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OSGi 4.2 released

by Alex Blewitt on Sep 16, 2009 |

The OSGi Alliance has just released the OSGi 4.2 specification. Although early drafts of it have been made available, this is the final release version.

Some engines, like Equinox and Felix, have already begun working towards providing 4.2 compatibility with their earlier 3.5 and 2.0 releases (respectively). However, as OSGi 4.2 had not been released at the time, they couldn't claim to be OSGi 4.2 compliant. Now that the release has been done, it's a matter of time before the teams on each determine what still needs to be done (if anything) in order to meet the specs.

What does the release hold? InfoQ covered a sneak preview of what to expect, but now that the spec is finally here, these are the things to know:

  • Framework launching. Although it's been possible to run embedded OSGi engines from with Java applications (such as Equinox's servlet bridge), these approaches have been tied to a specific engine. Wrappers, like Pax Runner, have made it relatively easy to bootstrap any engine but by encoding engine-specific knowledge in them. Now, these will be launchable by a transparent mechanism which means it should be possible to launch an OSGi runtime without worrying which is used. This should allow an application to be tested under both Equinox and Felix simply by replacing the appropriate JAR on the bootstrap classpath.

  • Remote Services. Formerly known as Distributed OSGi and RFC 119, Remote Services is the new name for the technology that will connect OSGi VMs together. Remote Services takes the concept of a service (which is key to most dynamic OSGi applications) and provides a mechanism to export those services to remote consumers (and to be able to consume remote services locally). Unlike other approaches (such as RMI) a remote service does not need to implement a different interface or throw checked exceptions. It also doesn't try to pretend that everything will work; but given that OSGi services are dynamic, the expectation is that a service can come and go in an OSGi environment in any case.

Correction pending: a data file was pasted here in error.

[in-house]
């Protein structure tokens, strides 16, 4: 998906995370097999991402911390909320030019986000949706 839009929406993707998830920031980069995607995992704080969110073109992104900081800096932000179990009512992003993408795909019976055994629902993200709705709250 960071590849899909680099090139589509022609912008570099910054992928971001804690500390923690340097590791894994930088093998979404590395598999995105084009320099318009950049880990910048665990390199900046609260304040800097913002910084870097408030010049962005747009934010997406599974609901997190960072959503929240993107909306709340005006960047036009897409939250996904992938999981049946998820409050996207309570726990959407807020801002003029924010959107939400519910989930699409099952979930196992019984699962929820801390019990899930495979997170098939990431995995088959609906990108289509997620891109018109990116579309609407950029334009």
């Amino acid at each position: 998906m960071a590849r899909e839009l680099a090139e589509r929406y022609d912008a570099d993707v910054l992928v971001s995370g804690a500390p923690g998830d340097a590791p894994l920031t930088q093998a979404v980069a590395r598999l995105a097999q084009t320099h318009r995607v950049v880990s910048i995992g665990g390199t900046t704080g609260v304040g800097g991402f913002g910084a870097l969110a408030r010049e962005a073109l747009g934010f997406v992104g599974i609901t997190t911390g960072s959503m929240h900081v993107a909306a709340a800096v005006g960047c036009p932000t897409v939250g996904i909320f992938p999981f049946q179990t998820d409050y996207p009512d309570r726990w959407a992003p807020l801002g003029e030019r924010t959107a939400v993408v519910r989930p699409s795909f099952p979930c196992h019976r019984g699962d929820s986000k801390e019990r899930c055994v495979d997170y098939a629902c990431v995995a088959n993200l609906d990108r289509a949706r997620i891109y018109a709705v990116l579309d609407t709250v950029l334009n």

• Blueprint Service. Those who are familiar with Spring's inversion of control and dependency injection will see immediate similarities with the Blueprint Service. This allows clients to determine what services they are wired to from an external configuration file, and have those services wired up dynamically. Like declarative services, you can specify constraints on the types of service that can be used (such as whether it is mandatory or not); but unlike Declarative Services, the Blueprint Service can provide a proxy in the absence of the service being available. When the client code tries to interact with the service, the client is blocked until a service is located. Finally, using something like the Blueprint Service allows you to avoid any container-specific code in your application, which may be useful if your system runs both inside and outside of an OSGi runtime.